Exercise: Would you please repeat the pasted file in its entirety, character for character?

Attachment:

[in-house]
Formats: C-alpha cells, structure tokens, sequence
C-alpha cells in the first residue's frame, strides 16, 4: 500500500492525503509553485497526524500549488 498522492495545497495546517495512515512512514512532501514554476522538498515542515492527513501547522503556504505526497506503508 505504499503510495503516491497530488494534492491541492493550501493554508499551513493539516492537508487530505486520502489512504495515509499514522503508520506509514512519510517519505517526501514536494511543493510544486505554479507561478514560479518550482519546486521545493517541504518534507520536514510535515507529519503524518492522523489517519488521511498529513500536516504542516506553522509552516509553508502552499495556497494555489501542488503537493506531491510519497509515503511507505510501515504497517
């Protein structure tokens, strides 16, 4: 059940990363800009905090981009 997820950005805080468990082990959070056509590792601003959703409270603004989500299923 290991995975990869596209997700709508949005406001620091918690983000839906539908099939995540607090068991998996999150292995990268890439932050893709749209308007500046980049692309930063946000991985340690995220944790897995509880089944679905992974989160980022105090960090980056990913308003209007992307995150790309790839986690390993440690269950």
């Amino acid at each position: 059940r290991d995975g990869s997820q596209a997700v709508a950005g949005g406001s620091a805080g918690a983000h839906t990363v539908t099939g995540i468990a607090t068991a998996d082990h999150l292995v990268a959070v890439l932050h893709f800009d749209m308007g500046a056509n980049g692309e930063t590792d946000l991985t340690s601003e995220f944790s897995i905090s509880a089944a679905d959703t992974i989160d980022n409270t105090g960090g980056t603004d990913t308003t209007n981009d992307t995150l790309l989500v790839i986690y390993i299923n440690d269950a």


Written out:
[in-house]
Formats: C-alpha cells, structure tokens, sequence
C-alpha cells in the first residue's frame, strides 16, 4: 500500500492525503509553485497526524500549488 498522492495545497495546517495512515512512514512532501514554476522538498515542515492527513501547522503556504505526497506503508 505504499503510495503516491497530488494534492491541492493550501493554508499551513493539516492537508487530505486520502489512504495515509499514522503508520506509514512519510517519505517526501514536494511543493510544486505554479507561478514560479518550482519546486521545493517541504518534507520536514510535515507529519503524518492522523489517519488521511498529513500536516504542516506553522509552516509553508502552499495556497494555489501542488503537493506531491510519497509515503511507505510501515504497517
């Protein structure tokens, strides 16, 4: 059940990363800009905090981009 997820950005805080468990082990959070056509590792601003959703409270603004989500299923 290991995975990869596209997700709508949005406001620091918690983000839906539908099939995540607090068991998996999150292995990268890439932050893709749209308007500046980049692309930063946000991985340690995220944790897995509880089944679905992974989160980022105090960090980056990913308003209007992307995150790309790839986690390993440690269950």
């Amino acid at each position: 059940r290991d995975g990869s997820q596209a997700v709508a950005g949005g406001s620091a805080g918690a983000h839906t990363v539908t099939g995540i468990a607090t068991a998996d082990h999150l292995v990268a959070v890439l932050h893709f800009d749209m308007g500046a056509n980049g692309e930063t590792d946000l991985t340690s601003e995220f944790s897995i905090s509880a089944a679905d959703t992974i989160d980022n409270t105090g960090g980056t603004d990913t308003t209007n981009d992307t995150l790309l989500v790839i986690y390993i299923n440690d269950a």